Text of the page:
The Julia R. Masterman School chess team found themselves in a familiar situation in Atlanta, Ga. over the weekend. The team, composed of students, Angel Hernandez-Camen, Srisa Changolkar, Shira Moolten, Torin Kuehnle and Nalin Khanna were competing in their second National Junior High chess championship in a row.
Yet while the team had won the K-8 national title last year, the pressure and the stakes were as high as ever during the competition this year, which was composed of over 1300 players from 38 states.
“This year was much harder,” said the team’s coach and former Masterman player, 35-year-old Greg Shahade. “We had two less players although all of our returning players were much better than they were last year. It came down to the wire.”
While chess has long been viewed as an individual game, winning the national championship requires a team effort.
“You play seven games in the tournament,” Shahade said. “The top four scores for your team are added up and that’s what your score is. Going to bed the night before the final rounds, we were not in the lead and it looked like there was a good chance we wouldn’t win.”
With the victory not guaranteed and facing opponents ranked higher than him, 13-year-old Srisa Changolkar came through in the clutch.
“He tied the number one ranked player in the tournament and he beat someone higher ranked than him,” Shahade said. “Once he won that game, we were pretty much guaranteed the title.”
Srisa and his teammate, Angel Hernandez-Camen, both earned scores of 5 ½ points, enough to give Masterman a narrow victory, and their second straight national championship.
“I was really happy,” Srisa said. “I mean, two years in a row!”
Srisa and Angel also ranked sixth and seventh in the individual competition. Shahade says the team’s success is a testament to their hard work.
“These kids work on chess year-round,” Shahade said. “We’ve been working every week throughout the entire year to get better at chess. It’s year-round practice and constant improvement.”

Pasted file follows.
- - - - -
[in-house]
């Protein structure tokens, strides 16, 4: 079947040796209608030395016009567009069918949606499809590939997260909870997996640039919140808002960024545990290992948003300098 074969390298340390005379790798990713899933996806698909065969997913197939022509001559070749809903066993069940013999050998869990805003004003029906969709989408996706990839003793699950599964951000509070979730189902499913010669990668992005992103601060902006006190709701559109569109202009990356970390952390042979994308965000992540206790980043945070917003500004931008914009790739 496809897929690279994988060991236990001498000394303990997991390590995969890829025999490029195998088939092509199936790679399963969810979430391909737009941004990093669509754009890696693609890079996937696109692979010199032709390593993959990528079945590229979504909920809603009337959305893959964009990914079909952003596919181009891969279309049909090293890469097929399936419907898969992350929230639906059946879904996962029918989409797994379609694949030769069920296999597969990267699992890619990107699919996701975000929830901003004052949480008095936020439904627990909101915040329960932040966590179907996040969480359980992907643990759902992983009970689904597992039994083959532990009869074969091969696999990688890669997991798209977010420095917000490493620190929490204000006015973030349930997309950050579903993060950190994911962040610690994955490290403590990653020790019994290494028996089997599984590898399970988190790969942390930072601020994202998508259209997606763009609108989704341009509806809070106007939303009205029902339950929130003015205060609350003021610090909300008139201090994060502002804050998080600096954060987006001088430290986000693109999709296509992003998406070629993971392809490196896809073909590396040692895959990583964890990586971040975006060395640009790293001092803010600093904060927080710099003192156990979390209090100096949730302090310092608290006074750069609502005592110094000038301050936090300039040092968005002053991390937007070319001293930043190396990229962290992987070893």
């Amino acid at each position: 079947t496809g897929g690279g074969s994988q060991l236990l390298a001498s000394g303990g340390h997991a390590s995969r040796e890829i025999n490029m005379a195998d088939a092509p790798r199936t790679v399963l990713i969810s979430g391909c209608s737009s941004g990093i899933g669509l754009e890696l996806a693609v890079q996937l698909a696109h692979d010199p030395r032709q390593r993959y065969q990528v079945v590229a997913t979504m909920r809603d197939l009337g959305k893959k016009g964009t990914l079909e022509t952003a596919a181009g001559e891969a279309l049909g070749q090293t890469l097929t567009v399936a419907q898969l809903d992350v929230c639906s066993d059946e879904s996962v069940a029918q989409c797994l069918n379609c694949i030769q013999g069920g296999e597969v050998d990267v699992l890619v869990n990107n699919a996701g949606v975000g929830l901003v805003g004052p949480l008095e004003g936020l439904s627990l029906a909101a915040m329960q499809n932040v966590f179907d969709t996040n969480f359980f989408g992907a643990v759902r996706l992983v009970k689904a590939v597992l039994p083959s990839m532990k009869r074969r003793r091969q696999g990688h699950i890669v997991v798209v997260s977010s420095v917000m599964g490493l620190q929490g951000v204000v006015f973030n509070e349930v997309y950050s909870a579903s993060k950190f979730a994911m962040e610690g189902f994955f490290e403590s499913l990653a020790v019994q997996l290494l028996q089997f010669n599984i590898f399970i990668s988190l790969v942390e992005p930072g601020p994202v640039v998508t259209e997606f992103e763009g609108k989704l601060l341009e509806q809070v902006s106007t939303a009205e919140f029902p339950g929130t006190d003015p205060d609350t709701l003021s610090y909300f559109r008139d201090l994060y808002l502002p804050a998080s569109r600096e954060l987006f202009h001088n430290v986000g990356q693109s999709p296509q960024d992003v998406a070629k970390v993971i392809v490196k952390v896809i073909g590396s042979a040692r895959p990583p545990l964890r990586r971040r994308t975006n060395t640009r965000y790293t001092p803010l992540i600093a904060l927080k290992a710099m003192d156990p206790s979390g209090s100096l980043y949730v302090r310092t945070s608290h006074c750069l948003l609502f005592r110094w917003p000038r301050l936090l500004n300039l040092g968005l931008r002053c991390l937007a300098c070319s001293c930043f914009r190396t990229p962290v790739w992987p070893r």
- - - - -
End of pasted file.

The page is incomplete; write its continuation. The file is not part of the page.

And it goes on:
Along with his team’s hard work, Shahade also credits the efforts of Stephen Shutt, who not only helps coach the current team but also coached Shahade when he was a student and chess player at Masterman.
“Stephen Shutt has been part of the program at Masterman for decades,” Shahade said. “I won a national championship under him when I went to school there. He’s the main reason why Masterman has succeeded for so many years.”
Just like his coaches, Srisa has a tremendous passion for the game, which he says began five years ago when he started to watch his family play.
“My sister and dad were playing quite often,” he said. “I liked to watch them and my interest in the game came from there. I love the fact that it’s not one-sided, whatever happens. There’s some characteristic of luck but there’s also a lot of skill involved.”
Despite his tremendous success and expert rating, Srisa believes there are still many aspects in his game that he needs to improve.
“I plan to get better and I will try to compete for first place,” Srisa said.
It’s this drive and determination in all of his players that makes Shahade confident his team will win the national title again next year, completing the three-peat.
“We are losing one player, Shira, she’s a 9th grader,” Shahade said. “But we have everyone else coming back. We’ll have a new player and they’ll be a year stronger. Our kids work hard. I expect next year we will win.”